2.5.3 Mass Spectrometry - Data-Dependent Acquisition
Peptide fractions were analyzed by nanoflow HPLC-MS/MS using an Ultimate 3000 nano RSLC system (Thermo Fisher Scientific) coupled with a Q-Exactive HF mass spectrometer fitted with a nano spray Flex ion source (Thermo Fisher Scientific) and controlled using Xcalibur software (version 4.3). Approximately 1 µg of each fraction was injected and separated using a 90-minute segmented gradient by preconcentration onto a 20 mm x 75 µm PepMap 100 C18 trapping column then separation on a 250 mm x 75 µm PepMap 100 C18 analytical column at a flow rate of 300 nL/min and held at 45 °C. MS Tune software (version 2.9) parameters used for data acquisition were: 2.0 kV spray voltage, S-lens RF level of 60 and heated capillary set to 250 °C. MS1 spectra (390 -1500 m/z) were acquired at a scan resolution of 120,000 followed by MS2 scans using a Top15 DDA method, with 30-second dynamic exclusion of fragmented peptides. MS2 spectra were acquired at a resolution of 15,000 using an AGC target of 2e5, maximum IT of 28ms and normalized collision energy of 30.
2.5.4 Mass Spectrometry – Data-Independent Acquisition
Individual EV peptide samples were analyzed by nanoflow HPLC-MS/MS using the instrumentation and LC gradient conditions described above but using DIA mode. MS1 spectra (390 - 1240 m/z) were acquired at 120 k resolution, followed by sequential MS2 scans across 26 DIA x 25 amu windows over the range of 397.5-1027.5 m/z, with 1 amu overlap between sequential windows. MS2 spectra were acquired at a resolution of 30,000 using an AGC target of 1e6, maximum IT of 55 ms and normalized collision energy of 27.
2.5.5 Proteomic Database Search
Both DDA-MS and DIA-MS raw files were processed using Spectronaut software (version 13.12, Biognosys AB). The specific library was generated using the Pulsar search engine to search DDA MS2 spectra against the Sarcophilus harrisii UniProt reference proteome (comprising 22,388 entries, last modified in August 2020). Spectral libraries were generated using all default software (BGS factory) settings, including N-terminal acetylation and methionine oxidation as variable modifications and cysteine carbamidomethylating as a fixed modification, up to two missed cleavages allowed and peptide, protein and PSM thresholds set to 0.01. For protein identification and relative quantitation between samples, DIA-MS data were processed according to BGS factory settings, with the exception that single-hit proteins were excluded. In the case of uncharacterized proteins, protein sequences provided by UniProt were blasted against the Tasmanian devil reference genome (GCA_902635505.1 mSarHar1.11) using the online NCBI protein blast tool (29).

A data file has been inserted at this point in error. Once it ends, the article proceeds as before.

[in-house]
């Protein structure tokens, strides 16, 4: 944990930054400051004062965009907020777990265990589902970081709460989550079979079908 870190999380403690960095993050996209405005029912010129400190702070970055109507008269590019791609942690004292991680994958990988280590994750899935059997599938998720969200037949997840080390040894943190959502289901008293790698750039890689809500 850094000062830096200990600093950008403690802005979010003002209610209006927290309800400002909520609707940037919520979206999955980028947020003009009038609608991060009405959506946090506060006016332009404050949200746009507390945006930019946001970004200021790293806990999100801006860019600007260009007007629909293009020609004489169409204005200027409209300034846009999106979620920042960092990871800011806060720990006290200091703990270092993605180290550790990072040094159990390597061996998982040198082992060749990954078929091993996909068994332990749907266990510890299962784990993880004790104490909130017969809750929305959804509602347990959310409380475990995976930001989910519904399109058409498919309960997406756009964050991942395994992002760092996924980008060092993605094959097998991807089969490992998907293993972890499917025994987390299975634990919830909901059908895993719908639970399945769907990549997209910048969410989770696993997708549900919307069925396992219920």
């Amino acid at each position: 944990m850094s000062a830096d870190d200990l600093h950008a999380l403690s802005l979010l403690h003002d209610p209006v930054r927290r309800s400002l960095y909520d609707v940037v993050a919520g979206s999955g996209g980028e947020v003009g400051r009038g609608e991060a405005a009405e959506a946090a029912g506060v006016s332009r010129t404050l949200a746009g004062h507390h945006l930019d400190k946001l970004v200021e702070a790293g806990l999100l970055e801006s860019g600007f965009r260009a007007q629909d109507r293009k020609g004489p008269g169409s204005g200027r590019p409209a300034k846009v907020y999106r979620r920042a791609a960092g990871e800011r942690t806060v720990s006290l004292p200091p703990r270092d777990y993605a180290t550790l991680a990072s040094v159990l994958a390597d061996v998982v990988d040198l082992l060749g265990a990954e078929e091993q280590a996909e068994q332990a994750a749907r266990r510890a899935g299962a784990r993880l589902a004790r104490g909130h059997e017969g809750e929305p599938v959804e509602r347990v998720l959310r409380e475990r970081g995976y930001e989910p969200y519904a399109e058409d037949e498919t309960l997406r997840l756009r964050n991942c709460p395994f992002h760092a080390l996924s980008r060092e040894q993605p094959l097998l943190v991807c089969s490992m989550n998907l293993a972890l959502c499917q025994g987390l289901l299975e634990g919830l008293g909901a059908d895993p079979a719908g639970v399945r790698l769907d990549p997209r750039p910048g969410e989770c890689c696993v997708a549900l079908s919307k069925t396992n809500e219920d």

2.6 Statistical Analysis
Spectronaut protein quantification pivot reports, including protein description, gene names and UniProt accession numbers were created for the discovery, validation, and combined datasets. The combined dataset includes the discovery and validation datasets and was used to search for EV sample protein markers suggested by the Minimal information for studies of extracellular vesicles 2018 (30), and to evaluate the relationship of EV associated proteins with tumor volume. The protein quantitation pivot reports were uploaded into Perseus software (version 184.108.40.206) for further data processing and statistical analysis. Quantitative values were log2 transformed and proteins filtered according to the number of valid values. The data were filtered in order that a valid value for a given protein was detected in ≥70% of samples in at least one group (i.e., discovery: control/diseased; validation: control/latent/early/advanced; combined: captive healthy/wild healthy/latent/early/medium/late). Remaining missing values were imputed with random intensity values for low-abundance proteins based on a normal abundance distribution using default Perseus settings. The filtered proteins in the discovery and validation datasets were considered for differential expression analyses of biomarker candidates, which was determined using two-tailed Student’s t-test with a permutation-based false discovery rate (FDR) controlled at 5% and s0 values set to 0.1 to exclude proteins with very small differences between means.